To thrift or not to thrift

Thrift shopping can be a fun and positive experience, but its current trendy nature has serious drawbacks.

Stop if you’ve heard this one before: You’re on the lookout for a specific article of clothing, or something to just spice up your wardrobe a bit, but for one reason or another, modern new clothing is just a pain. Maybe they don’t match your aesthetic, maybe a lot doesn’t come in your particular size, or maybe it’s just not in the budget. What’s an eager fashionista going to do in this scenario? Barring becoming an impromptu fashion designer overnight, the next best thing is to go used clothes shopping, also known as thrifting.

There are a lot of genuine benefits when it comes to thrifting. For one, it’ll usually be more affordable than most new options for clothing especially when it comes to name brands. Secondly, if you have a fascination with the past or more classic aesthetics, then obviously clothes passed down from the past will vibe with that much more than modern stylings, or even modern brands trying to capture an old aesthetic. Third, barring larger chains like Value Village or Goodwill, both good storefronts in their own right, many thrift stores, or antique stores if your desire goes beyond just clothing, will be local businesses, which means any support to them is supporting your community.

But there has been a paradoxical problem with thrifting lately, one that shares a root cause with a lot of other problems we see online: rich people and social media.

Even going as far back as Marie Antoinette allegedly playing the role of a milkmaid or shepherdess in her personal cottage retreat to turn-of-the-century businessmen “admiring” the work ethic of laymen. Rich and affluent people have frequently romanticized aspects of poverty that speak to some moral or ideal of theirs. This has transferred to the modern day in the guise of fashion and older aesthetics.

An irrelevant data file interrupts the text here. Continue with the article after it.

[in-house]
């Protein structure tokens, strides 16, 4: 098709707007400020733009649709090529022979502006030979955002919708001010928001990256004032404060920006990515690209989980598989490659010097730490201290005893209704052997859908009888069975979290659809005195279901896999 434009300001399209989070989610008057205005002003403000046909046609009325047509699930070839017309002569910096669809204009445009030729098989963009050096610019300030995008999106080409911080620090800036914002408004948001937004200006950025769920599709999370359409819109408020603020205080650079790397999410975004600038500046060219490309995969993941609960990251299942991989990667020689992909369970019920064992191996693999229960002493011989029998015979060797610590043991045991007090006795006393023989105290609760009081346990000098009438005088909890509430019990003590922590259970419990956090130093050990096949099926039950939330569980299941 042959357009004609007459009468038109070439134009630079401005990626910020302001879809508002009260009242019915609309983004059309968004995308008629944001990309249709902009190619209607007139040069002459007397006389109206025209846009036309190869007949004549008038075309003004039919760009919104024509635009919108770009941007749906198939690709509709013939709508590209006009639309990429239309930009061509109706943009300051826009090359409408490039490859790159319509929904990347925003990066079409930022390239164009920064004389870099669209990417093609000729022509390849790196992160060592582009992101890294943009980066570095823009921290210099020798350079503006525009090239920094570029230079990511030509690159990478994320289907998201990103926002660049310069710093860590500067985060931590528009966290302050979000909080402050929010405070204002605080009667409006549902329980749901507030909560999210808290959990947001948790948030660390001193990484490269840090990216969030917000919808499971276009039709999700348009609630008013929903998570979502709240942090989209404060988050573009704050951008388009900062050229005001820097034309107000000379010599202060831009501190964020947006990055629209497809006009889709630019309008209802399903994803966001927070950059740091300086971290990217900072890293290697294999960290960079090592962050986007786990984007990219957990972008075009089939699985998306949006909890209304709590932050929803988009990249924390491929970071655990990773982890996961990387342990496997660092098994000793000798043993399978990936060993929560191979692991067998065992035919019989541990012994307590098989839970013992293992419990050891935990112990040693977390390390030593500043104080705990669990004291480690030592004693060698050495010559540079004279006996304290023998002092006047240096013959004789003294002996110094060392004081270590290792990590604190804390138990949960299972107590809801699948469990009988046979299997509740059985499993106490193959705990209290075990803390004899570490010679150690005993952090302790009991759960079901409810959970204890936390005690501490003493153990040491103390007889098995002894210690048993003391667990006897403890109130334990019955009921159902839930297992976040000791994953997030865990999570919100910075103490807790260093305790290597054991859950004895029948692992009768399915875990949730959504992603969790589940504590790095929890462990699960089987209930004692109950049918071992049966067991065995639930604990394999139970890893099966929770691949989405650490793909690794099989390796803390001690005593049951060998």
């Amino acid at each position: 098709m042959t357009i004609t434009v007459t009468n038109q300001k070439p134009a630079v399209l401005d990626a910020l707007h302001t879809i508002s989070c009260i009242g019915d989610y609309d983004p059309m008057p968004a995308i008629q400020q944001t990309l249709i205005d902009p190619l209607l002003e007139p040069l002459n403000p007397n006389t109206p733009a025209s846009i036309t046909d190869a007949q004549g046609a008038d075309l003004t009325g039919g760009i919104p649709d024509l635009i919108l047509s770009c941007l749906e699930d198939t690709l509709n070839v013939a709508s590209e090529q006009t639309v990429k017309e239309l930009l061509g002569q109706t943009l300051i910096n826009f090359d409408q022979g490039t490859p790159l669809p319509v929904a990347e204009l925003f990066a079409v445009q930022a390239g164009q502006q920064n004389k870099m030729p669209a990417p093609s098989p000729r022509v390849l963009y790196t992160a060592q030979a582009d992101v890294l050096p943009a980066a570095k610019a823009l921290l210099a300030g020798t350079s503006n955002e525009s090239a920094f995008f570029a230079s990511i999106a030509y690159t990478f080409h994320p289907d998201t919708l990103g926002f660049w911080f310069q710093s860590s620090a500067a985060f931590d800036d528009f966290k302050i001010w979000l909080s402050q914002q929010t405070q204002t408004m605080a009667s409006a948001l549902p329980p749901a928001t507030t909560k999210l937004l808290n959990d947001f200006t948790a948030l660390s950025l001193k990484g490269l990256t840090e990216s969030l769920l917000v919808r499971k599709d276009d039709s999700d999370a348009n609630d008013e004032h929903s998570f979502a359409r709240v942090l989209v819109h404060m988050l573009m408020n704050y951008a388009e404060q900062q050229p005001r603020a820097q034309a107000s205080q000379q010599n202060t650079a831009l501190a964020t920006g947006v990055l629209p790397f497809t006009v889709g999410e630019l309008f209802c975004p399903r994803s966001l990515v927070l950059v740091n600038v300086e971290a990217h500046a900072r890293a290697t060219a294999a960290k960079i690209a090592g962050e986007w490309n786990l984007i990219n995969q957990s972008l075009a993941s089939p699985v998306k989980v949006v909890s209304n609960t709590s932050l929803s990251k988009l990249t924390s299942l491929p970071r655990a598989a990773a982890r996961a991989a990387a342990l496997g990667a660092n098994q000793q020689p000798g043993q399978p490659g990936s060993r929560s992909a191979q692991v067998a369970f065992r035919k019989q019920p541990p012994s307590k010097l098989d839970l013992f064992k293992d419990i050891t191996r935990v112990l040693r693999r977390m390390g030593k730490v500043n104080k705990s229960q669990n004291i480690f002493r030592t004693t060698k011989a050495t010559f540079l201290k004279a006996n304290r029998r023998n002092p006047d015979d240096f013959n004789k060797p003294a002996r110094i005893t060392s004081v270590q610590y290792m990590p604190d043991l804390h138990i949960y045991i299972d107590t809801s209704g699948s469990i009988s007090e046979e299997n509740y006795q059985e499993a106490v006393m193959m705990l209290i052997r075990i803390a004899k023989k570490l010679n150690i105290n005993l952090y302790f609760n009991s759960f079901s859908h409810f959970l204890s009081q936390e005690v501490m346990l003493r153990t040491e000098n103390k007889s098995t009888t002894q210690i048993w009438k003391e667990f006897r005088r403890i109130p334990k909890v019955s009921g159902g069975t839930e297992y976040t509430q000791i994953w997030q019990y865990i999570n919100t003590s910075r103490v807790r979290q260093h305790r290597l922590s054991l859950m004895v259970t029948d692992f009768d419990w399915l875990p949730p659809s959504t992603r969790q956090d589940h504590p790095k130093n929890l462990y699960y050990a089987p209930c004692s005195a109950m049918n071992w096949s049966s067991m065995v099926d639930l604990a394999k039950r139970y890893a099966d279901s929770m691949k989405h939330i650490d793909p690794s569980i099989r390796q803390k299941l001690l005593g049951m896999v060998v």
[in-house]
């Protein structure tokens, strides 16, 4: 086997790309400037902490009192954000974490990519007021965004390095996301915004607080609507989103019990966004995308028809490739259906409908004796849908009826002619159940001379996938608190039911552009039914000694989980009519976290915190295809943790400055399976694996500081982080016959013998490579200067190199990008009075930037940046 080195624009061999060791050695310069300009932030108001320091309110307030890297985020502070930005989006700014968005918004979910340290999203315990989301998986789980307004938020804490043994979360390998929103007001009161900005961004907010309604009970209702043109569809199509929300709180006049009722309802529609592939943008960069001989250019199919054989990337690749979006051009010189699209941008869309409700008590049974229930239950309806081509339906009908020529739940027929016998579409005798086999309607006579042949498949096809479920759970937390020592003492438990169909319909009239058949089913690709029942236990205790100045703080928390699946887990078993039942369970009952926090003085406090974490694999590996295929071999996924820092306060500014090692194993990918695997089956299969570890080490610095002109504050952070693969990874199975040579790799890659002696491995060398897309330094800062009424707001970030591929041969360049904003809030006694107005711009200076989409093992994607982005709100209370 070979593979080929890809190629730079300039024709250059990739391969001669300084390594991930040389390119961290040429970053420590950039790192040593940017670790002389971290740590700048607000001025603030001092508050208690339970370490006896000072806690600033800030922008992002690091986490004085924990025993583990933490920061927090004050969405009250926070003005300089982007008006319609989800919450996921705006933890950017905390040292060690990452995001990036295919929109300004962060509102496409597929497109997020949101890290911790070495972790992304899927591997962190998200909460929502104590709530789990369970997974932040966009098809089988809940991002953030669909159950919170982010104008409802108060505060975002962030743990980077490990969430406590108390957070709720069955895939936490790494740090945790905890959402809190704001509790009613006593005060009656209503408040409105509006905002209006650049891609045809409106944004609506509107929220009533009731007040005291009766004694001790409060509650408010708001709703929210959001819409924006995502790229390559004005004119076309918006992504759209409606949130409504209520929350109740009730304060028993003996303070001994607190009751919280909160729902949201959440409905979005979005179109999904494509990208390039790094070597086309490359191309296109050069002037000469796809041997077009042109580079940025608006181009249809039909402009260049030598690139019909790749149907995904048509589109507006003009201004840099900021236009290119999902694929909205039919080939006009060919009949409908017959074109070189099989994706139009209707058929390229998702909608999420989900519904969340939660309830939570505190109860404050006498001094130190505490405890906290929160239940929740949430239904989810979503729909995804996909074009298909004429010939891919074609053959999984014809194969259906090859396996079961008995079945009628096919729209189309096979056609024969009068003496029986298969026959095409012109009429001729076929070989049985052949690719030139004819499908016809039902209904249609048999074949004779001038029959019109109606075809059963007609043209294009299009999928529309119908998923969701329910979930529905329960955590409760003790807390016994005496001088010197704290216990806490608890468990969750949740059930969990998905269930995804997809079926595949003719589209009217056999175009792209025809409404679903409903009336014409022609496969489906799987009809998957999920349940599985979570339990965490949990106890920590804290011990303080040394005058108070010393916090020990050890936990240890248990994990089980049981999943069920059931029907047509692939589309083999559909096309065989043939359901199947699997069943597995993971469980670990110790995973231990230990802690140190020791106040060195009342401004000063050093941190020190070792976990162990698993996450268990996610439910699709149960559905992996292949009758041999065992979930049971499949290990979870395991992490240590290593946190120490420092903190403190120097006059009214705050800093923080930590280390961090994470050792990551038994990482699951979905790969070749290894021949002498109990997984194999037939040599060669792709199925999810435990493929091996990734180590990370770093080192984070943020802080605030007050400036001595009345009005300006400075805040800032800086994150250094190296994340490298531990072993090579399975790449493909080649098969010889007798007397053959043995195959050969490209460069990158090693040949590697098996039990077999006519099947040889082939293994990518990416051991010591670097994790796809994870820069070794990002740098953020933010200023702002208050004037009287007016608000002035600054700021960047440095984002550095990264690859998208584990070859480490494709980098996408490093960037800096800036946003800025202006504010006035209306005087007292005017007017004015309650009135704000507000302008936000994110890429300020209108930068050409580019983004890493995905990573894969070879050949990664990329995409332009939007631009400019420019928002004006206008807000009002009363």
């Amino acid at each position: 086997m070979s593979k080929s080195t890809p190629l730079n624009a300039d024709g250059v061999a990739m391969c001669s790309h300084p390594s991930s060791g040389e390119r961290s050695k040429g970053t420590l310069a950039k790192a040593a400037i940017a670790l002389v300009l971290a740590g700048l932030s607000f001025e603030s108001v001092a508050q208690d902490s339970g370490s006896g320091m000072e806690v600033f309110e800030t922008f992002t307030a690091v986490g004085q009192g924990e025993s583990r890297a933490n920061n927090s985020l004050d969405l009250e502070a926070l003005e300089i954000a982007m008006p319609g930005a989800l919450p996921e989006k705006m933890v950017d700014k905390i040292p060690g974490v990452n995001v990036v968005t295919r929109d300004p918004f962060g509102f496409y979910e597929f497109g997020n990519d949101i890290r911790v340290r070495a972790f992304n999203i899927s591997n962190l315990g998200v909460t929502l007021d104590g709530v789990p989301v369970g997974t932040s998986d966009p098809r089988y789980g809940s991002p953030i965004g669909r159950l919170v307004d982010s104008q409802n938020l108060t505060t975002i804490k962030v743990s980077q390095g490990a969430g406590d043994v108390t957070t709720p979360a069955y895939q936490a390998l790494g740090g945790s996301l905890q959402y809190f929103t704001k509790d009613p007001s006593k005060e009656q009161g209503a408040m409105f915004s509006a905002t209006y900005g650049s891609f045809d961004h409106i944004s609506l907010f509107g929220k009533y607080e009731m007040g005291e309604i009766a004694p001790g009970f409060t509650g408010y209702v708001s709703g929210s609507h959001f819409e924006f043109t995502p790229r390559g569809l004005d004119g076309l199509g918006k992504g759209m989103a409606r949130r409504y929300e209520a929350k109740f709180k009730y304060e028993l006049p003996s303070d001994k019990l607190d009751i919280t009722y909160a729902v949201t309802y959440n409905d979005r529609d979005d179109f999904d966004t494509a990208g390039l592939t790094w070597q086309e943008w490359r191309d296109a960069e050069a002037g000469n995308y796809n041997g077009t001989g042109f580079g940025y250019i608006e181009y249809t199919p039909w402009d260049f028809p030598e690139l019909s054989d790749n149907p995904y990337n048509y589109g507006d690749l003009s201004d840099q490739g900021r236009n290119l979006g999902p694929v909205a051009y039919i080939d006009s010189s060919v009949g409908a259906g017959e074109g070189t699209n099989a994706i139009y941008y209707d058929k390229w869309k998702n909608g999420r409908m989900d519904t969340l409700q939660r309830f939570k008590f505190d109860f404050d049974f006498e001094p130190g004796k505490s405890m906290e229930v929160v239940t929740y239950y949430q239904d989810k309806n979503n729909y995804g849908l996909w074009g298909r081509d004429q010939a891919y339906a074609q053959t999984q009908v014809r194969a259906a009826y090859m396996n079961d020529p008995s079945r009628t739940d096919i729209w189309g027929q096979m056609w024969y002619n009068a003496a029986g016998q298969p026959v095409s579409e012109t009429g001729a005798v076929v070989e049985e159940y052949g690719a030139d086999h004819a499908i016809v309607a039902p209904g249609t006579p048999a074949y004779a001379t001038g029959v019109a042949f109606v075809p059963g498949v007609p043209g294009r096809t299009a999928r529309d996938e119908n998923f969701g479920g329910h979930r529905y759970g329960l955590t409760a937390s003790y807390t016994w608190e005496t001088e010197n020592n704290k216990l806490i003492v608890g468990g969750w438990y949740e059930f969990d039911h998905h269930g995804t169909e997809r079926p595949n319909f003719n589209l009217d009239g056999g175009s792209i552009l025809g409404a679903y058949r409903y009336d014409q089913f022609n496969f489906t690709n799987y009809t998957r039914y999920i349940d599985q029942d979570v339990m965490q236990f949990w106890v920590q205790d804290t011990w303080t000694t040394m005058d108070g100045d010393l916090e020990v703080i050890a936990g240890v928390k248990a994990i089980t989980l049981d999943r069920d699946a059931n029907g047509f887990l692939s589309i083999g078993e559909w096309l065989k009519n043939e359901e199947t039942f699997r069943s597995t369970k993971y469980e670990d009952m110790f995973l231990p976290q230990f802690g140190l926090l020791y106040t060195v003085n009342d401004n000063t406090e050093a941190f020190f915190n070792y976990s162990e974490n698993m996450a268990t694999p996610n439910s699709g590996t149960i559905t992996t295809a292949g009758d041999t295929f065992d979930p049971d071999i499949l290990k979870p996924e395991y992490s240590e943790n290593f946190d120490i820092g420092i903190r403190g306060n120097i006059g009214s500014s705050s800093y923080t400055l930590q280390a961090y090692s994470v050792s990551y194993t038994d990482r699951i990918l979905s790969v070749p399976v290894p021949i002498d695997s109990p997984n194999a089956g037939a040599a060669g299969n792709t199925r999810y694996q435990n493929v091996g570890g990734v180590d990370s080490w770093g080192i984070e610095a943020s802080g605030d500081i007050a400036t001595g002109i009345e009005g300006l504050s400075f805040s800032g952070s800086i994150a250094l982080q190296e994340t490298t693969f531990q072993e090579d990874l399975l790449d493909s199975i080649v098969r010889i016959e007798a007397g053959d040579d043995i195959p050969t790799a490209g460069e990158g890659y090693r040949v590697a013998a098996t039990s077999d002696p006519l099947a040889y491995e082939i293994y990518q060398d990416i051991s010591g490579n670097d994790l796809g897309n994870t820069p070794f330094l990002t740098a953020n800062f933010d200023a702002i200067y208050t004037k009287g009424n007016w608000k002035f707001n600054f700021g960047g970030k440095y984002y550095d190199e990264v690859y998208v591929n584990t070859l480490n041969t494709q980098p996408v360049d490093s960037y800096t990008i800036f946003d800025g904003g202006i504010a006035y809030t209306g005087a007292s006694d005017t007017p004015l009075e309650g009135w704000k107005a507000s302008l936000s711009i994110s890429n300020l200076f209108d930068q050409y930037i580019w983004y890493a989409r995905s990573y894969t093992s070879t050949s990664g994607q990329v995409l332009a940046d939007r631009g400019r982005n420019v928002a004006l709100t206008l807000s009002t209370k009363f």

It has been a trend among all forms of social media, especially visually based platforms such as Instagram or Tiktok, to thrift and find older clothes for a variety of aesthetics, and since the affluent youths of today are among the ones who create and curate these trends the most, they’ve been the ones participating in it the most.

Initially, this is a harmless act, more business after all, but with the advent of a trend comes people making use of that trend.This leads some storefronts to jack up their prices to a level where the affluent and the influencer can pay, but the average person is left out of the loop. This means they have one less option to get their clothing either due to price or due to body shape since there’s a good amount of ‘old’ trends that make use of baggy clothing on smaller frames.

Despite this trend, most people who thrift won’t be rich socialites or trend-chasing influencers, but in the wake of what could change due to rising trends, it’s key to support local businesses that don’t fall prey to online fads like country-wide chains can. 

Here in Tacoma, we have plenty of secondhand and antique stores, even having an entire row of them along Broadway downtown. Locally owned and operated for that personal and community involved touch, one called Sanford and Sons is even reportedly haunted for the spooky season. Just remember to shop responsibly and be mindful of limited stock, especially when it comes to larger sizes, or the only haunting thing will be a ghastly lack of options.